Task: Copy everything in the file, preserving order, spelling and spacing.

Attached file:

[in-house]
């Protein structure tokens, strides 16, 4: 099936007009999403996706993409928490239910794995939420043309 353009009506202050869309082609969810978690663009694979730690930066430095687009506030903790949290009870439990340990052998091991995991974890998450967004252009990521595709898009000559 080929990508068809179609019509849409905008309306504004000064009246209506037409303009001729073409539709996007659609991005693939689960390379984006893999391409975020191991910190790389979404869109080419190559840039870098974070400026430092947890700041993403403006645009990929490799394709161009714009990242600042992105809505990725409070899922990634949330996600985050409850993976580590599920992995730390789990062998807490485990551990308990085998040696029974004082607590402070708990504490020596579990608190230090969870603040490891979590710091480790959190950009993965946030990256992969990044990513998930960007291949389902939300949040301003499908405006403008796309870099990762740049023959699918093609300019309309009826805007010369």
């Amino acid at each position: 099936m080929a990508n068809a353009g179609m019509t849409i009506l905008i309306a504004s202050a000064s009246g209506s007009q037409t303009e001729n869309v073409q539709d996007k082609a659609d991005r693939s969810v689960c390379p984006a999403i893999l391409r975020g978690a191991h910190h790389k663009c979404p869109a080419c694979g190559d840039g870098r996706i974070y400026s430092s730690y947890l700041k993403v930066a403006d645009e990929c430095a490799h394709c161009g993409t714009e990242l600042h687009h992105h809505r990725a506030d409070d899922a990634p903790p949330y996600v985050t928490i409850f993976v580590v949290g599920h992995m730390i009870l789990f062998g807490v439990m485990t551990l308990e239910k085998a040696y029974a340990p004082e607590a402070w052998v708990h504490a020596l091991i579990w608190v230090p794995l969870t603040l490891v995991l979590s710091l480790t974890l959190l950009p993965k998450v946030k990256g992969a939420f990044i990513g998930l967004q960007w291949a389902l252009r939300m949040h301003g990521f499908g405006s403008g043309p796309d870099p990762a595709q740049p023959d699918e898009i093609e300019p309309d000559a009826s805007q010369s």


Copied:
[in-house]
């Protein structure tokens, strides 16, 4: 099936007009999403996706993409928490239910794995939420043309 353009009506202050869309082609969810978690663009694979730690930066430095687009506030903790949290009870439990340990052998091991995991974890998450967004252009990521595709898009000559 080929990508068809179609019509849409905008309306504004000064009246209506037409303009001729073409539709996007659609991005693939689960390379984006893999391409975020191991910190790389979404869109080419190559840039870098974070400026430092947890700041993403403006645009990929490799394709161009714009990242600042992105809505990725409070899922990634949330996600985050409850993976580590599920992995730390789990062998807490485990551990308990085998040696029974004082607590402070708990504490020596579990608190230090969870603040490891979590710091480790959190950009993965946030990256992969990044990513998930960007291949389902939300949040301003499908405006403008796309870099990762740049023959699918093609300019309309009826805007010369």
């Amino acid at each position: 099936m080929a990508n068809a353009g179609m019509t849409i009506l905008i309306a504004s202050a000064s009246g209506s007009q037409t303009e001729n869309v073409q539709d996007k082609a659609d991005r693939s969810v689960c390379p984006a999403i893999l391409r975020g978690a191991h910190h790389k663009c979404p869109a080419c694979g190559d840039g870098r996706i974070y400026s430092s730690y947890l700041k993403v930066a403006d645009e990929c430095a490799h394709c161009g993409t714009e990242l600042h687009h992105h809505r990725a506030d409070d899922a990634p903790p949330y996600v985050t928490i409850f993976v580590v949290g599920h992995m730390i009870l789990f062998g807490v439990m485990t551990l308990e239910k085998a040696y029974a340990p004082e607590a402070w052998v708990h504490a020596l091991i579990w608190v230090p794995l969870t603040l490891v995991l979590s710091l480790t974890l959190l950009p993965k998450v946030k990256g992969a939420f990044i990513g998930l967004q960007w291949a389902l252009r939300m949040h301003g990521f499908g405006s403008g043309p796309d870099p990762a595709q740049p023959d699918e898009i093609e300019p309309d000559a009826s805007q010369s």